shamMother and I natter on incessantly. Yesterday we went to visit my aunt a couple of hours away. As we rode along, I was asking Mother more about the details of her early marriage at eighteen. She slipped up and confessed a tale she’s felt guilty about ever since. I couldn’t believe she stumbled and told on herself after sixty-nine years. She usually bumbles right away. To set the stage, you have to know she has a ridiculous conscience. If she suspects there is a rule somewhere, she is obligated to follow it, no matter how senseless. If she fails, she is required to feel guilty. That’s the rule.
Mother, married at eighteen. Within months Daddy moved her into the house with his widowed mother and her two daughters. They were poor and lived in a decrepit unpainted house miles out in the country, not the newlywed home she’d envisioned. To put the icing on the ruined cake, Aunt Julie with her two squalling brats had settled in as well. The house was uncomfortable, Mother felt unwelcome, Daddy was never home except to sleep.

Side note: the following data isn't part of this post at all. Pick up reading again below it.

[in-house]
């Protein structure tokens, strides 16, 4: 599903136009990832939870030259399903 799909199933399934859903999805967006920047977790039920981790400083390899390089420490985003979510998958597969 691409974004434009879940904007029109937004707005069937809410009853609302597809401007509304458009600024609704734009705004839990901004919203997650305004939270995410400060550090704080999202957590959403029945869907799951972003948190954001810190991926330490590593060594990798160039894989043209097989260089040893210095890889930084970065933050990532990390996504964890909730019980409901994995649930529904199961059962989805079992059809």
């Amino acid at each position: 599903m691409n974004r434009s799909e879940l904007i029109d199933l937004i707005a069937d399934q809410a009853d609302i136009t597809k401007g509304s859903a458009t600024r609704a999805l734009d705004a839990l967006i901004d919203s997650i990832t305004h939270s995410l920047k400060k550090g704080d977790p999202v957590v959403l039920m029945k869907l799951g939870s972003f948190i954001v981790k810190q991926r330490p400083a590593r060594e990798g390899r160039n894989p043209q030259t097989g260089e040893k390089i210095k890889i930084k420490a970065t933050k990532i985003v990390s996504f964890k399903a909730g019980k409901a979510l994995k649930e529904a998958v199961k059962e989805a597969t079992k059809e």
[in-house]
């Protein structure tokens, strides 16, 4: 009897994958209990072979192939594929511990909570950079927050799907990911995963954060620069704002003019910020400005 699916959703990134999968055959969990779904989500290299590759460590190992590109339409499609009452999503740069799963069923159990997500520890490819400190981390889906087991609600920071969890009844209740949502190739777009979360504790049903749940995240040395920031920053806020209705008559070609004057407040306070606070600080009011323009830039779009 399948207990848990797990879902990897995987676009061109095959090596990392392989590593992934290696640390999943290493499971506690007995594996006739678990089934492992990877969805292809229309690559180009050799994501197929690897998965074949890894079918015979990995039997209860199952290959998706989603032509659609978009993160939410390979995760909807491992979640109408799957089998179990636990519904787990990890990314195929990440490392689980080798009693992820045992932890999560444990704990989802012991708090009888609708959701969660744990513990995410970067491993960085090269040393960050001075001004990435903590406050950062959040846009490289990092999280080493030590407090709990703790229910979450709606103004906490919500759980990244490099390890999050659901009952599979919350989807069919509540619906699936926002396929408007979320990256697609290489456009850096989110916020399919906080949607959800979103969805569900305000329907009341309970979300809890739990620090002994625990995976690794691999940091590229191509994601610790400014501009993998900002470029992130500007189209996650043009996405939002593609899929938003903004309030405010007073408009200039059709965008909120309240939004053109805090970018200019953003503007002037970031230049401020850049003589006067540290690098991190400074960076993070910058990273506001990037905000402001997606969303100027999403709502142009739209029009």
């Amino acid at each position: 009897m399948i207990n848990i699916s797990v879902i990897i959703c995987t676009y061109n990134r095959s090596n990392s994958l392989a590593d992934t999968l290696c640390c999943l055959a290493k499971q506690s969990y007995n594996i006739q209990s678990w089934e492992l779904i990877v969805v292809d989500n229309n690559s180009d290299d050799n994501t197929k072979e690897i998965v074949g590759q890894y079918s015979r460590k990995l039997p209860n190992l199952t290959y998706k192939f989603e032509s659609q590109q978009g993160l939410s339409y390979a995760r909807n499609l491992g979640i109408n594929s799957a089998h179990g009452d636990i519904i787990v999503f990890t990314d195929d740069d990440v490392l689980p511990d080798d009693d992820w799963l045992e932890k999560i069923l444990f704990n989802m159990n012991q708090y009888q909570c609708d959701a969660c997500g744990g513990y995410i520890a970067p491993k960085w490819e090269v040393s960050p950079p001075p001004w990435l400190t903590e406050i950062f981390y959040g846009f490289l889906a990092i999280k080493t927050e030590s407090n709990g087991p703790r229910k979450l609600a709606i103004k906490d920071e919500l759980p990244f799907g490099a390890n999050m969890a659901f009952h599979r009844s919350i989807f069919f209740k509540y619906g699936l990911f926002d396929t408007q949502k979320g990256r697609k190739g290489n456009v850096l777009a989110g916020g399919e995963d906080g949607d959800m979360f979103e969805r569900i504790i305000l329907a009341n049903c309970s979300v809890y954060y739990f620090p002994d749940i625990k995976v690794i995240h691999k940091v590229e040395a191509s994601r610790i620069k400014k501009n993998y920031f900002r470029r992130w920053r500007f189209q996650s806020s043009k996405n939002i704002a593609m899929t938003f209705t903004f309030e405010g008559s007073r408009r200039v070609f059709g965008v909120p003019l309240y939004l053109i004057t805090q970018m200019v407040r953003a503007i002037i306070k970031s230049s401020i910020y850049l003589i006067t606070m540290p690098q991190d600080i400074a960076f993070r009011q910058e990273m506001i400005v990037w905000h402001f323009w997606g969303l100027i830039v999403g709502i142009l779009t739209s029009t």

The kids, two and four, whined without ceasing, unless they took a break to throw a fit. One day, she was alone in the room with them and was totally fed up with the whining. She told Yvonne, the oldest, “Stop that squalling or the Boogerman will get you!” To reinforce the lesson, she stepped into the next room, scratched on the door-facing and wailed “Wooooooooo!” The terrified kids shut up immediately.” From then on, when the whining started, she’d give them another little dose of Wooooo, if she got the chance when Aunt Julie wasn’t in the room.
“Why didn’t I ever hear this great story before?” I had to know.
“Because I felt guilty, I guess. I didn’t mean to tell it now. I’m still ashamed,” she confessed.
“Well, you should be. I am sixty-five years old and I could have been enjoying this story my whole life!”